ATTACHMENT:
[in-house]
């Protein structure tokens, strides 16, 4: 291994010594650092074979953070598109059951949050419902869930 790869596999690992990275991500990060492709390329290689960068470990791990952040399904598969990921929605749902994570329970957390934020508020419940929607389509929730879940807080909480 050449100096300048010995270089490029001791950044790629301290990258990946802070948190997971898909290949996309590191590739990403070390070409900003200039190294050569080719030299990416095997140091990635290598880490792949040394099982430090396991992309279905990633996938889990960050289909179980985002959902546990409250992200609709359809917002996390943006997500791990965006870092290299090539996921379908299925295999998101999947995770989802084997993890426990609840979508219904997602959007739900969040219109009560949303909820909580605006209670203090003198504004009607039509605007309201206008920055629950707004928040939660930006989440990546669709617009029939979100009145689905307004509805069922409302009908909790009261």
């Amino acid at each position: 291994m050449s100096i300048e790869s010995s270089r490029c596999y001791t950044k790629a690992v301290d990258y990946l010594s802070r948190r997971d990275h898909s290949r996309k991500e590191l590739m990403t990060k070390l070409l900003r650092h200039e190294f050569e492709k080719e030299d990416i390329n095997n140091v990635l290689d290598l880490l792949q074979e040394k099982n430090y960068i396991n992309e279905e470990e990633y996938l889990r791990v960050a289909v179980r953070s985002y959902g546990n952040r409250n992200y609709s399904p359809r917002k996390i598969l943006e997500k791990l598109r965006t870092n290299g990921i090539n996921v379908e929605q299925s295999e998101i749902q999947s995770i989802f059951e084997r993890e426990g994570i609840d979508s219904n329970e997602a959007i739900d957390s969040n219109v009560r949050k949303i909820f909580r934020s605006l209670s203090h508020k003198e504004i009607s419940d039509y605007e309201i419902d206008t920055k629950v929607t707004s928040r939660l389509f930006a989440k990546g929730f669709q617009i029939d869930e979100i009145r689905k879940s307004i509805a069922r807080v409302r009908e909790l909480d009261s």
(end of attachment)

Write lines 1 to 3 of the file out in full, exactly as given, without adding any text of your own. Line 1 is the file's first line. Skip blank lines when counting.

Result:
[in-house]
């Protein structure tokens, strides 16, 4: 291994010594650092074979953070598109059951949050419902869930 790869596999690992990275991500990060492709390329290689960068470990791990952040399904598969990921929605749902994570329970957390934020508020419940929607389509929730879940807080909480 050449100096300048010995270089490029001791950044790629301290990258990946802070948190997971898909290949996309590191590739990403070390070409900003200039190294050569080719030299990416095997140091990635290598880490792949040394099982430090396991992309279905990633996938889990960050289909179980985002959902546990409250992200609709359809917002996390943006997500791990965006870092290299090539996921379908299925295999998101999947995770989802084997993890426990609840979508219904997602959007739900969040219109009560949303909820909580605006209670203090003198504004009607039509605007309201206008920055629950707004928040939660930006989440990546669709617009029939979100009145689905307004509805069922409302009908909790009261």
């Amino acid at each position: 291994m050449s100096i300048e790869s010995s270089r490029c596999y001791t950044k790629a690992v301290d990258y990946l010594s802070r948190r997971d990275h898909s290949r996309k991500e590191l590739m990403t990060k070390l070409l900003r650092h200039e190294f050569e492709k080719e030299d990416i390329n095997n140091v990635l290689d290598l880490l792949q074979e040394k099982n430090y960068i396991n992309e279905e470990e990633y996938l889990r791990v960050a289909v179980r953070s985002y959902g546990n952040r409250n992200y609709s399904p359809r917002k996390i598969l943006e997500k791990l598109r965006t870092n290299g990921i090539n996921v379908e929605q299925s295999e998101i749902q999947s995770i989802f059951e084997r993890e426990g994570i609840d979508s219904n329970e997602a959007i739900d957390s969040n219109v009560r949050k949303i909820f909580r934020s605006l209670s203090h508020k003198e504004i009607s419940d039509y605007e309201i419902d206008t920055k629950v929607t707004s928040r939660l389509f930006a989440k990546g929730f669709q617009i029939d869930e979100i009145r689905k879940s307004i509805a069922r807080v409302r009908e909790l909480d009261s």